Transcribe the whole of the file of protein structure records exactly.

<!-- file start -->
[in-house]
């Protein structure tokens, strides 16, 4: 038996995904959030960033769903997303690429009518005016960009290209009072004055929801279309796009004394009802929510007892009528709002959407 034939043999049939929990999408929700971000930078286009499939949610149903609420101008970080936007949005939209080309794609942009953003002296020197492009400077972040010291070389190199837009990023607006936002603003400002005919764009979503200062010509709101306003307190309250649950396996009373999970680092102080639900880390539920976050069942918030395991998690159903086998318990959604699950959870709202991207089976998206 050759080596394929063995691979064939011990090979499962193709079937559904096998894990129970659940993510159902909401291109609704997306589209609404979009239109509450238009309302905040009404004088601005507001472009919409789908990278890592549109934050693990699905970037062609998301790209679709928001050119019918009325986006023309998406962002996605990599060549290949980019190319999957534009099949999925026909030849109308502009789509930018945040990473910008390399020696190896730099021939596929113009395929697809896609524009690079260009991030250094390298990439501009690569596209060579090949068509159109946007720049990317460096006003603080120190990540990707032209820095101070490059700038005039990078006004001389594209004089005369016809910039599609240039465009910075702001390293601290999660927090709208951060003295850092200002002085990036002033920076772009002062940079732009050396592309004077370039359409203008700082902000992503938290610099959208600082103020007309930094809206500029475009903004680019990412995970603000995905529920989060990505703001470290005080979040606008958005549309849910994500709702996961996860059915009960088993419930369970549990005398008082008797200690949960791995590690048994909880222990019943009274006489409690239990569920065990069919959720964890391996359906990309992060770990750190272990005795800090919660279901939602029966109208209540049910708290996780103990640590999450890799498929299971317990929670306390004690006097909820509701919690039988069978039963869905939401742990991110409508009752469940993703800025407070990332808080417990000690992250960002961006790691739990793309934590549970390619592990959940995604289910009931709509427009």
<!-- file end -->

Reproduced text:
[in-house]
């Protein structure tokens, strides 16, 4: 038996995904959030960033769903997303690429009518005016960009290209009072004055929801279309796009004394009802929510007892009528709002959407 034939043999049939929990999408929700971000930078286009499939949610149903609420101008970080936007949005939209080309794609942009953003002296020197492009400077972040010291070389190199837009990023607006936002603003400002005919764009979503200062010509709101306003307190309250649950396996009373999970680092102080639900880390539920976050069942918030395991998690159903086998318990959604699950959870709202991207089976998206 050759080596394929063995691979064939011990090979499962193709079937559904096998894990129970659940993510159902909401291109609704997306589209609404979009239109509450238009309302905040009404004088601005507001472009919409789908990278890592549109934050693990699905970037062609998301790209679709928001050119019918009325986006023309998406962002996605990599060549290949980019190319999957534009099949999925026909030849109308502009789509930018945040990473910008390399020696190896730099021939596929113009395929697809896609524009690079260009991030250094390298990439501009690569596209060579090949068509159109946007720049990317460096006003603080120190990540990707032209820095101070490059700038005039990078006004001389594209004089005369016809910039599609240039465009910075702001390293601290999660927090709208951060003295850092200002002085990036002033920076772009002062940079732009050396592309004077370039359409203008700082902000992503938290610099959208600082103020007309930094809206500029475009903004680019990412995970603000995905529920989060990505703001470290005080979040606008958005549309849910994500709702996961996860059915009960088993419930369970549990005398008082008797200690949960791995590690048994909880222990019943009274006489409690239990569920065990069919959720964890391996359906990309992060770990750190272990005795800090919660279901939602029966109208209540049910708290996780103990640590999450890799498929299971317990929670306390004690006097909820509701919690039988069978039963869905939401742990991110409508009752469940993703800025407070990332808080417990000690992250960002961006790691739990793309934590549970390619592990959940995604289910009931709509427009």